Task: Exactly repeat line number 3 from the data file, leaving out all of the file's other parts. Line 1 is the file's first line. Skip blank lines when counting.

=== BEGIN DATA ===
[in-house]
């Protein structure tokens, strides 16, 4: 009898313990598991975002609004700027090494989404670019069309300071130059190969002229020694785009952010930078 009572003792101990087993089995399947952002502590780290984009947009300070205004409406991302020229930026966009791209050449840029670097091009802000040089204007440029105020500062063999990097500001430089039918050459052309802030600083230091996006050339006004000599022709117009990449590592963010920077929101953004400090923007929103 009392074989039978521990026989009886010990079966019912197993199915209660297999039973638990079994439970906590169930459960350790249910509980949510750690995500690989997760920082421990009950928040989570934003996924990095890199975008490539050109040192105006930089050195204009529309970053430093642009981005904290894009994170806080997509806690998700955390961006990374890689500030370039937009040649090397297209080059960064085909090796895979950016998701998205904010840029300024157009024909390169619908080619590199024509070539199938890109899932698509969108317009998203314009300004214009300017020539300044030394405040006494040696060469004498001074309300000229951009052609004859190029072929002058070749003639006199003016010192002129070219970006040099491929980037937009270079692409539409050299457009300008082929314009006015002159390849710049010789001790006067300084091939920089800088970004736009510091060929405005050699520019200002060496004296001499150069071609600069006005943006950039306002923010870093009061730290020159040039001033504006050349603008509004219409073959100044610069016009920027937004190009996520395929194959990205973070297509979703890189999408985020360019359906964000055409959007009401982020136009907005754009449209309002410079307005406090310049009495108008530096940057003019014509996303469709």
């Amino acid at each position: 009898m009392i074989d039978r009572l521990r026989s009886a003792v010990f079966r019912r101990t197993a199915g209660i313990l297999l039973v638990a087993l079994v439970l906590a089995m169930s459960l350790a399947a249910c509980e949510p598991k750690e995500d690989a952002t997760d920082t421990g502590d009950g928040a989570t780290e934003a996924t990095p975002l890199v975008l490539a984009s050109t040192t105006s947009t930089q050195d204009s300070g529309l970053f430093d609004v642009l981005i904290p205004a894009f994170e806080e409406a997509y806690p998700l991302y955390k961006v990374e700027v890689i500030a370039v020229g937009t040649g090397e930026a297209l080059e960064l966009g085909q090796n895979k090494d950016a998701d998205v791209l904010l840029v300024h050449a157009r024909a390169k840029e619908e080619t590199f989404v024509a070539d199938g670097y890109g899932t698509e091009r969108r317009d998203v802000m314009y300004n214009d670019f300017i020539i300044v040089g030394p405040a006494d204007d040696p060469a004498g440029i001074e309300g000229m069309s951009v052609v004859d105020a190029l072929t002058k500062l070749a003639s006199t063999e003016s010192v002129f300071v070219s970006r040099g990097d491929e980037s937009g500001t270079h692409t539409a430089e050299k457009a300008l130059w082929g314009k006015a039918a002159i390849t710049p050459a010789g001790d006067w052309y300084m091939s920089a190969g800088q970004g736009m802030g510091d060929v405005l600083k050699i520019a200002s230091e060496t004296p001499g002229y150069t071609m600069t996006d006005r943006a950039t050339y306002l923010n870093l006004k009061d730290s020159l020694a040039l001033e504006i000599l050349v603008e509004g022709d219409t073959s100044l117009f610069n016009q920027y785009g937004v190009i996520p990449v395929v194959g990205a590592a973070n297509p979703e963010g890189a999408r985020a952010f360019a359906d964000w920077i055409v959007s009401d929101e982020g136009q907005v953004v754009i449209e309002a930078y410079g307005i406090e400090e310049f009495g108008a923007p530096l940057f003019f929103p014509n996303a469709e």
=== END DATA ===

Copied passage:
């Amino acid at each position: 009898m009392i074989d039978r009572l521990r026989s009886a003792v010990f079966r019912r101990t197993a199915g209660i313990l297999l039973v638990a087993l079994v439970l906590a089995m169930s459960l350790a399947a249910c509980e949510p598991k750690e995500d690989a952002t997760d920082t421990g502590d009950g928040a989570t780290e934003a996924t990095p975002l890199v975008l490539a984009s050109t040192t105006s947009t930089q050195d204009s300070g529309l970053f430093d609004v642009l981005i904290p205004a894009f994170e806080e409406a997509y806690p998700l991302y955390k961006v990374e700027v890689i500030a370039v020229g937009t040649g090397e930026a297209l080059e960064l966009g085909q090796n895979k090494d950016a998701d998205v791209l904010l840029v300024h050449a157009r024909a390169k840029e619908e080619t590199f989404v024509a070539d199938g670097y890109g899932t698509e091009r969108r317009d998203v802000m314009y300004n214009d670019f300017i020539i300044v040089g030394p405040a006494d204007d040696p060469a004498g440029i001074e309300g000229m069309s951009v052609v004859d105020a190029l072929t002058k500062l070749a003639s006199t063999e003016s010192v002129f300071v070219s970006r040099g990097d491929e980037s937009g500001t270079h692409t539409a430089e050299k457009a300008l130059w082929g314009k006015a039918a002159i390849t710049p050459a010789g001790d006067w052309y300084m091939s920089a190969g800088q970004g736009m802030g510091d060929v405005l600083k050699i520019a200002s230091e060496t004296p001499g002229y150069t071609m600069t996006d006005r943006a950039t050339y306002l923010n870093l006004k009061d730290s020159l020694a040039l001033e504006i000599l050349v603008e509004g022709d219409t073959s100044l117009f610069n016009q920027y785009g937004v190009i996520p990449v395929v194959g990205a590592a973070n297509p979703e963010g890189a999408r985020a952010f360019a359906d964000w920077i055409v959007s009401d929101e982020g136009q907005v953004v754009i449209e309002a930078y410079g307005i406090e400090e310049f009495g108008a923007p530096l940057f003019f929103p014509n996303a469709e």